Speaking at a conference, in Richmond, Virginia, President of the Federal Reserve Bank of Richmond Jeffery Lacker called for a comprehensive end to “too big to fail.” In his remarks from April 9, Mr. Lacker sought to tackle the issue of weaning major financial institutions from government dependency, speaking of mutual expectations by creditors and lawmakers which “creates fragility” and “induces interventions.” According to Lacker, “First, creditors of some financial institutions feel protected by an implicit government commitment of support should the institution become financially troubled. Second, policymakers often feel compelled to provide support to certain financial institutions to insulate creditors from losses. Instances of such intervention reinforce creditors’ expectations of support and encourage reliance on highly liquid funding sources that make such support more likely.”
To tackle this problem, Lacker noted the need for an expansion of the “living wills” idea which has been included in the Dodd-Frank Act. While he acknowledged the provision in Dodd-Frank, he pointed to aspects of the law which undermine the effort to avoid taxpayer liability, specifically the establishment of the Federal Deposit Insurance Corporation’s Orderly Liquidation Authority (OLA). However, the OLA can make payments to creditors it deems “necessary,” drawing on treasury funds to accomplish this. Moreover, Lacker highlighted previous willing from the FDIC to do so. In this way, he feels, the effort to make the failure process for banks wholly private is undermined.
Advocating bankruptcy as the ideal solution, he compared potential bank dissolutions to those of airlines; companies who declared bankruptcy while maintaining normal operations. He even went so far as to call this sort of process a “non-event.” As long as banks have access to funds from the likes of the OLA though, he feels creditors “believe they might benefit from such treatment and therefore to pay less attention to risk than they should. If expectations of support for financially distressed institutions in orderly liquidation became widespread, regulators would likely feel forced to provide support simply to avoid the turbulence of disappointing expectations.”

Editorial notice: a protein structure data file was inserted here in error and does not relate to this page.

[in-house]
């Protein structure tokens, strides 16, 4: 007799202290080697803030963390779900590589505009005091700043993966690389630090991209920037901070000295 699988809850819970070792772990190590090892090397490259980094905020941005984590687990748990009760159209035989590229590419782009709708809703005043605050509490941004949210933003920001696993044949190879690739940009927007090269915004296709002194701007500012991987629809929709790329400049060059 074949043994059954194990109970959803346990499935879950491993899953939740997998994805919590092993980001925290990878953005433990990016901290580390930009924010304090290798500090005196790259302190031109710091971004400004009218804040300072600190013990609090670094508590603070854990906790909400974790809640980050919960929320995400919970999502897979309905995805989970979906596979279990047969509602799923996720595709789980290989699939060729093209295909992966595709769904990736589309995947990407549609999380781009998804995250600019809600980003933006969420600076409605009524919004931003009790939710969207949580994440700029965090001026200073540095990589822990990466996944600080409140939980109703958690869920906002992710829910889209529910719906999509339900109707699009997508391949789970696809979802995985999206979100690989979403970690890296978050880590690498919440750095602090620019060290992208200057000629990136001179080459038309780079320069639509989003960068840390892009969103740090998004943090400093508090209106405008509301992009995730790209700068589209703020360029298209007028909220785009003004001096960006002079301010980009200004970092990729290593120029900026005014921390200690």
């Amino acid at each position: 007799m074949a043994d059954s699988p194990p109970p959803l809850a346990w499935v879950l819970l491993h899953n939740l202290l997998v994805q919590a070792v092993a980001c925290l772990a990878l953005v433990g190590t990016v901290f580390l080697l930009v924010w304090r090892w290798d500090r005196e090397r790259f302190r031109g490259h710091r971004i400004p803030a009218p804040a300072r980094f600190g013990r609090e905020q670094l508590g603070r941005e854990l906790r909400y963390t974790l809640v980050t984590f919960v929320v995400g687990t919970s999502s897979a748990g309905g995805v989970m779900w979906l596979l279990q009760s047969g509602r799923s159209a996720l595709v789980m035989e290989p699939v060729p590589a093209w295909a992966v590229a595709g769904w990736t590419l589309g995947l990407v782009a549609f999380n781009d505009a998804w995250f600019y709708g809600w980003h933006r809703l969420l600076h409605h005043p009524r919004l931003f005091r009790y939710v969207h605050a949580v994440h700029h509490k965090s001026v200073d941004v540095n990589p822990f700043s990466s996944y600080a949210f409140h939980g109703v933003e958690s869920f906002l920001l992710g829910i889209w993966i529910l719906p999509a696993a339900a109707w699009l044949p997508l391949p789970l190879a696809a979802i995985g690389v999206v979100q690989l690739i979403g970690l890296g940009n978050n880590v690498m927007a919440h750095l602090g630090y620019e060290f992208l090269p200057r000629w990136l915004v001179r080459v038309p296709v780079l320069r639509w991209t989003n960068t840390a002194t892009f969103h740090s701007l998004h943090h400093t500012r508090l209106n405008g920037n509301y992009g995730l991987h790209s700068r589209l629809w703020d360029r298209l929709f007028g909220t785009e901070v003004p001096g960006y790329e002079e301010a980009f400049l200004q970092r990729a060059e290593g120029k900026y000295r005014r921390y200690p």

In Lacker’s view, other attempts to wind down banks are futile unless there is a clear view on the bank’s part for how they can resolve the own failures. Citing advocated attempts to place structural constraints on banks, he questions the practicality of this, while conceding that it makes “perfect sense.” Instead he argues, by forcing banks to draw up their own wills, they would essentially be placing the appropriate constraints of their own operations so that in the event of failure dissolution would be possible without government intervention. This process would therefore relieve policymakers and regulators the trouble of trying to come up with quantitative constraints on financial institutions, in turn avoiding the possibility that the government hinders market efficiencies.
Concluding with some revealing numbers, Mr. Lacker emphasized that it is “essential” to end “too big to fail.” He cites fed economists, who found that “at the end of 1999, about 45 percent of financial sector liabilities were explicitly or implicitly government guaranteed. At the end of 2011, as a result of the precedents set during the crisis, they estimated the figure to have grown to 57 percent.” Unless the government acts to stop this trend, Lacker fears that taxpayer liability for large banks will only continue to increase.
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